He recalled that two people bit him as they tried to crawl over him, and the half-circle of scab on his forearm was still red six days later. Mr Mapisa said it stings when the gas touches his wound. He felt dizzy and fell to his knees.
Survivors recalled that the music stopped only when the screams cut through the chaos. Neon lights reflect swirling brown murals on yellow walls, illuminating corpses on the dance floor that friends can’t revive.
Someone jumped from the second floor. Several survivors said bodyguards opened the only door and carried some bodies outside.
The window of Nolitha Qhekaza’s bedroom is just a few feet from the entrance to the tavern. When people jumped from balconies, they landed on her roof. The dead and injured teens lay on her front lawn, she said.A girl with a broken leg lies on the floor of her restaurant until after 7am
Her call records show that in the early hours of that Sunday morning, 55-year-old grandmother Ms Qhekaza called the police 10 times between 2.25am and 3.35am.
Neighbors said police and ambulances finally began to arrive around 4 a.m. Parents tried to push the tape off as police cordoned off the area. Some of the unconscious victims are still in the pub, lying on sofas or just on the dance floor – the dead and the wounded side by side.
Photos of the scene circulated on social media. Just like that, some parents know not only that their kids were out that night, but that they’re dead.
“My son is popular,” said Sidwenn Rangile, father of soccer goalkeeper Mbulelo Rangile.
Unable to find his son at the local hospital, Mr Rangile rushed to the morgue. At first, he couldn’t recognize his son’s body among the rows because the boy’s skin had turned black. Another 17-year-old victim was similarly unrecognizable hours after her death, her friend Sinenjongo Phuthumani said.
Even grieving parents like Mr Rangel have faced criticism amid the deluge of news coverage of the disaster.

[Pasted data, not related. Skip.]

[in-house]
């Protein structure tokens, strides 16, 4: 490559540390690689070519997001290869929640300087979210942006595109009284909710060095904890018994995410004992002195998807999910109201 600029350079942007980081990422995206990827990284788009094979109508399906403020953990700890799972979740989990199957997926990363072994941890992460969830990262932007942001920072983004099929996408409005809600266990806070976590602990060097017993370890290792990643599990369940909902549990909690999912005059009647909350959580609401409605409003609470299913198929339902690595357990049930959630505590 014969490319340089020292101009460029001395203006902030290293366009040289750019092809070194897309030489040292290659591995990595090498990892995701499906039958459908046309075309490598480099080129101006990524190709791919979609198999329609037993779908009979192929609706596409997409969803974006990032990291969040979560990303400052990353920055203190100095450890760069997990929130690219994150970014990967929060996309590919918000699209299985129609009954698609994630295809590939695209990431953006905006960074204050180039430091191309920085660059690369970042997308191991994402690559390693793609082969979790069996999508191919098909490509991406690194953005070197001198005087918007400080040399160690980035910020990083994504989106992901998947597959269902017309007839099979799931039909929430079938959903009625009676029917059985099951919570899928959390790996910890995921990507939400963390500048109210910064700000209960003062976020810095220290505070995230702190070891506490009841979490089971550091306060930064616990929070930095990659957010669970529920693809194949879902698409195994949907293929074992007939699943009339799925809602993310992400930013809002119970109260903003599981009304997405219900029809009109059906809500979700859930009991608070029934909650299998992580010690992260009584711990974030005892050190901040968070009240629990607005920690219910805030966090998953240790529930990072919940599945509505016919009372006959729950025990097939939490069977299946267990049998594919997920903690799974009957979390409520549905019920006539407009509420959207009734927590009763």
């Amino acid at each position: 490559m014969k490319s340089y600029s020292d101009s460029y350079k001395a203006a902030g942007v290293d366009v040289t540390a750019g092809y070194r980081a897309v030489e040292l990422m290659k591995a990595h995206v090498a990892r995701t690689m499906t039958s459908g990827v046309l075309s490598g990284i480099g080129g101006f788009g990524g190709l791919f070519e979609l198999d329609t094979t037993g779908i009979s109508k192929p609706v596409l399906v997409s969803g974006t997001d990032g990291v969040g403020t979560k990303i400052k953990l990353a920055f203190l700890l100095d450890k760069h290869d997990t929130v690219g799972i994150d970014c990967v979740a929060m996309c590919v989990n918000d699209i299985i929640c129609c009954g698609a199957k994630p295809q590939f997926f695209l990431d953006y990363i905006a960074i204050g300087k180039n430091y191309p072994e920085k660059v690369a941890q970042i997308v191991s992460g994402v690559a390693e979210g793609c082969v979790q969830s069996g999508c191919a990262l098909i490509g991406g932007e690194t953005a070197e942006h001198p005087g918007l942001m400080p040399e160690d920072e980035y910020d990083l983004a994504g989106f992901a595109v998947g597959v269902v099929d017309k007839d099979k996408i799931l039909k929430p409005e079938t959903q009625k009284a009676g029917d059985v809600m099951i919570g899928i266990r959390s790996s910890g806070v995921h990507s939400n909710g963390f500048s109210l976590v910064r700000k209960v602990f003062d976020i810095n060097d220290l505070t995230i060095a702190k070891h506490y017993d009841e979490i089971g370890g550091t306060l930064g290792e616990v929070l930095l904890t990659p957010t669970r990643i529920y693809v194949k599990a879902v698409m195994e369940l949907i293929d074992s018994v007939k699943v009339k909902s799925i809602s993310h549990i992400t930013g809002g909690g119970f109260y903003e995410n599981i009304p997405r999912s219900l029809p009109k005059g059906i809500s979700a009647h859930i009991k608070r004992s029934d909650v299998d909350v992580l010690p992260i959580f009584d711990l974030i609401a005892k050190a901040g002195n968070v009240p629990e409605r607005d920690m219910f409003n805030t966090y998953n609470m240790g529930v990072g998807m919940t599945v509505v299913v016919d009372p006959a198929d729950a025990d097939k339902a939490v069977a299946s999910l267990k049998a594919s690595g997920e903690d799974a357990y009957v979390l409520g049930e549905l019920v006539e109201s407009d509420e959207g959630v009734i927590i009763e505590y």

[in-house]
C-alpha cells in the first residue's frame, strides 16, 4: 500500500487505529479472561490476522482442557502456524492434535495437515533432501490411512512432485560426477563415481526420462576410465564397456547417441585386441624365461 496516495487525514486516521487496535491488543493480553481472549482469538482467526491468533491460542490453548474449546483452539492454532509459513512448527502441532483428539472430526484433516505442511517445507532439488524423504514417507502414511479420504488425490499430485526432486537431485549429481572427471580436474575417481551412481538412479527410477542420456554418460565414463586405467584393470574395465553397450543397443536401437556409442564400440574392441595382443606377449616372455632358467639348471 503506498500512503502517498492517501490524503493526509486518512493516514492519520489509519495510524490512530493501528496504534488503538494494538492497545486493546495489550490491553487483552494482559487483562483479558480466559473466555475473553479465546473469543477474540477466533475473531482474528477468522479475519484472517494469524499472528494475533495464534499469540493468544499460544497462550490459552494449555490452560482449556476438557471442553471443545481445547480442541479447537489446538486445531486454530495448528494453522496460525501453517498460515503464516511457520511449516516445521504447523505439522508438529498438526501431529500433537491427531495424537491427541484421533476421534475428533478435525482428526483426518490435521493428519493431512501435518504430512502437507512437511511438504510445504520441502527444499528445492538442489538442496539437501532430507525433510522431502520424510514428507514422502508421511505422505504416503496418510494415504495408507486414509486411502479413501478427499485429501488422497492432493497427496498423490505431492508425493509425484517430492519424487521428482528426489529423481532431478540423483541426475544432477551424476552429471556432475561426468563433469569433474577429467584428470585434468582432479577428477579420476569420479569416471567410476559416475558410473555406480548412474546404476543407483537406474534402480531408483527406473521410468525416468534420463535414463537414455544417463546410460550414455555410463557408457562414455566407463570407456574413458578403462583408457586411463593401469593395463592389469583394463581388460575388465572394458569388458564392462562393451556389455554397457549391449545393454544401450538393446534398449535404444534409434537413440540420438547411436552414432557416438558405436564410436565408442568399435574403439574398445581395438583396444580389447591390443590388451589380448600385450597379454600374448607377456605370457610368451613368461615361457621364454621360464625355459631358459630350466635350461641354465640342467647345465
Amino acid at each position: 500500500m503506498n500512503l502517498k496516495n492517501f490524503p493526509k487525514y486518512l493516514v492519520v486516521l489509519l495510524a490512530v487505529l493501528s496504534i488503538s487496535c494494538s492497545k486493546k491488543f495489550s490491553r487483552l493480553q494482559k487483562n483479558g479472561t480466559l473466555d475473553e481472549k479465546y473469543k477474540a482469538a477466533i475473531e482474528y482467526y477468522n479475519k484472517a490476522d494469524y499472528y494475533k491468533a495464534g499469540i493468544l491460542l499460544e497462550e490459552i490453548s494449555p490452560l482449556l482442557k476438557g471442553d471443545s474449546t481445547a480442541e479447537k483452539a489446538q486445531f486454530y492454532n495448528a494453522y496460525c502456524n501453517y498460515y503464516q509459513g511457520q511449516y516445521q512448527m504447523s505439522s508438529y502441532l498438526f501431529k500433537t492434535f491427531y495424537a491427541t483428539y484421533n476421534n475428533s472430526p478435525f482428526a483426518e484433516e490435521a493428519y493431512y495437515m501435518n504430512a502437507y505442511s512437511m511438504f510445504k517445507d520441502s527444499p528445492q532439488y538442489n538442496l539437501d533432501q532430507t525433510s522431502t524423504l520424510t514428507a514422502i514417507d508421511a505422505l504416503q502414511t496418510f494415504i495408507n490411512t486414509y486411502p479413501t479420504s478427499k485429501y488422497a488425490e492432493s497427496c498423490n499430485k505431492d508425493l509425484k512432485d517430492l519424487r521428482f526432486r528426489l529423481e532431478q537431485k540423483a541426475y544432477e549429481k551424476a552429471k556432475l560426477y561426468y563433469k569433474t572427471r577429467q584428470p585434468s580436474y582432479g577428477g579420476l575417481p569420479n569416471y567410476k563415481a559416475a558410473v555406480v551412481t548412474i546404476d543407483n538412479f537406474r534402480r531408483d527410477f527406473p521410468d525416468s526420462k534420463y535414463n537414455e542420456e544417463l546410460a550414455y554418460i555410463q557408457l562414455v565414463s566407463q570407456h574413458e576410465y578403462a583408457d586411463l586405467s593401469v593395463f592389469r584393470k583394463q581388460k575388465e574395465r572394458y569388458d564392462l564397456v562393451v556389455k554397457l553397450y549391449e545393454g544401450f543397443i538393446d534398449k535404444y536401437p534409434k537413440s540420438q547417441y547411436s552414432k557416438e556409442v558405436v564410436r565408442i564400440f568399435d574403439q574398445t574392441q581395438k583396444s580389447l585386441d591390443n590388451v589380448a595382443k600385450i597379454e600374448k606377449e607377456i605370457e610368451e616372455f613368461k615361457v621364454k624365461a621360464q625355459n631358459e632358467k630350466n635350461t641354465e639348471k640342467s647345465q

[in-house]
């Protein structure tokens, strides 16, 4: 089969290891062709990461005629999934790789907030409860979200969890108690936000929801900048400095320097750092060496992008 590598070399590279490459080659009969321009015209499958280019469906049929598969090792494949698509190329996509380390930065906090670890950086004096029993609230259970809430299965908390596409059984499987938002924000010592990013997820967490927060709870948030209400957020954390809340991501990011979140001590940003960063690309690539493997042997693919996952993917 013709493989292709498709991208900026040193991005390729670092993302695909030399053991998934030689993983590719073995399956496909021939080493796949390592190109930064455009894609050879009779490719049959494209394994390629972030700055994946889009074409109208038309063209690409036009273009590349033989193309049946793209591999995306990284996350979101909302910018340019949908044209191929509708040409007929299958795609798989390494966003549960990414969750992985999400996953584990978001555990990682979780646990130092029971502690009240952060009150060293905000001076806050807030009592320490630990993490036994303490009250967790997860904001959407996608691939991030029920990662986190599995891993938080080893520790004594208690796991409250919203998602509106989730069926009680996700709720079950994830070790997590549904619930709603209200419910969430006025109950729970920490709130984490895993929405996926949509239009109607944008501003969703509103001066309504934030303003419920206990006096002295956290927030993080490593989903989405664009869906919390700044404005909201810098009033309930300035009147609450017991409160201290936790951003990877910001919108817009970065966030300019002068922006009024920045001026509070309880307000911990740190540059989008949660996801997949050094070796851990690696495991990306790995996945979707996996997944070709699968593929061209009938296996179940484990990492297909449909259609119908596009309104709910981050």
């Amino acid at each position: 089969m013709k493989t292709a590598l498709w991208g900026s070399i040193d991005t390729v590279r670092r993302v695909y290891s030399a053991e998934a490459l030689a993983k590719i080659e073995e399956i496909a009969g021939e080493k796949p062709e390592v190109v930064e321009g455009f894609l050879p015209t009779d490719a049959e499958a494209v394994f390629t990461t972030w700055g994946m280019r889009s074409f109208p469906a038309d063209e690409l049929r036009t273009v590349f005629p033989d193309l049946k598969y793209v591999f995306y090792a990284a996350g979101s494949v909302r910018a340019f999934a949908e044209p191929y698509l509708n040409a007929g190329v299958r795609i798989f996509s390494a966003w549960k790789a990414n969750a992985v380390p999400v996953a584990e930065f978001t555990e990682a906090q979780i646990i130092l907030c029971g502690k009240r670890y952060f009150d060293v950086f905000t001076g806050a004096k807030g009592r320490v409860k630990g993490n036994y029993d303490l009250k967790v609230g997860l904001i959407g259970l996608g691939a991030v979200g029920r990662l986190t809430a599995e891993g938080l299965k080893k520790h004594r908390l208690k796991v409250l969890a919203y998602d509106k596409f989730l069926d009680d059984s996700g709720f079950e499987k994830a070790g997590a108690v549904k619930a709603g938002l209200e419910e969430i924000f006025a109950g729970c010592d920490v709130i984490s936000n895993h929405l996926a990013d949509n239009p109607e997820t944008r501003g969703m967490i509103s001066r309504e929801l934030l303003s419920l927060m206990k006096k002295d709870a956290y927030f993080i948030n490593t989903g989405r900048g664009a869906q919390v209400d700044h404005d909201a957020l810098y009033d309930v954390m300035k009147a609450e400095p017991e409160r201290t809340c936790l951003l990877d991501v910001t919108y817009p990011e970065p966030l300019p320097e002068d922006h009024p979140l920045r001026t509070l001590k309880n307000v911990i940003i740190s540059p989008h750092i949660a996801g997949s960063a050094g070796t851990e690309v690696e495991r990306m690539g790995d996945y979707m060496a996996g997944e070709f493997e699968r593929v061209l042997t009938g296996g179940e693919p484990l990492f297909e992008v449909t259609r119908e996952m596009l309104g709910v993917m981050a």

“If the finger is to be pointed, it has to be pointed at all of us,” he said. “But it’s not fair to blame us.”
Tavern owners Siyakhangela and Vuyokazi Ndevu bore most of the public condemnation.
The bistro shares a wall with several private residences, and has long divided the neighborhood, with residents slowly building homes with their savings. Neighbors complained of urine stains on the walls, empty bottles scattered outside, the party went on until 8am and the children vomited in the garden.
Ndevus declined to comment.
Several neighbours said they met with police and an inspector from the Eastern Cape Liquor Board just three weeks before the disaster. But spokesmen for both the Liquor Commission and the police said they had no record of complaints about the bistro.
In 2012, the tavern license was obtained, but the liquor bureau did not know that the owner had added a second floor in recent years.
Last week, the Liquor Commission brought criminal proceedings against Vuyokazi Ndevu, in whose name Vuyokazi Ndevu sold alcohol to minors. Police have not said whether they will bring charges against her.
Across the country, the conversation has turned to alcoholism and unregulated taverns in South Africa, especially in poor, predominantly black towns. More than half of South Africans do not drink alcohol, but those who report binge drinking, According to the World Health Organization.
Ludumo Salman, a football coach who runs a football club for high school students, said in scenic parks where drug use is rising, drinking in taverns is popular among teens and is considered a lesser evil.
“I hope this will be a wake-up call because this is a reality across South Africa,” said Esethu Sotheni, who runs a non-profit for young people in the East London township.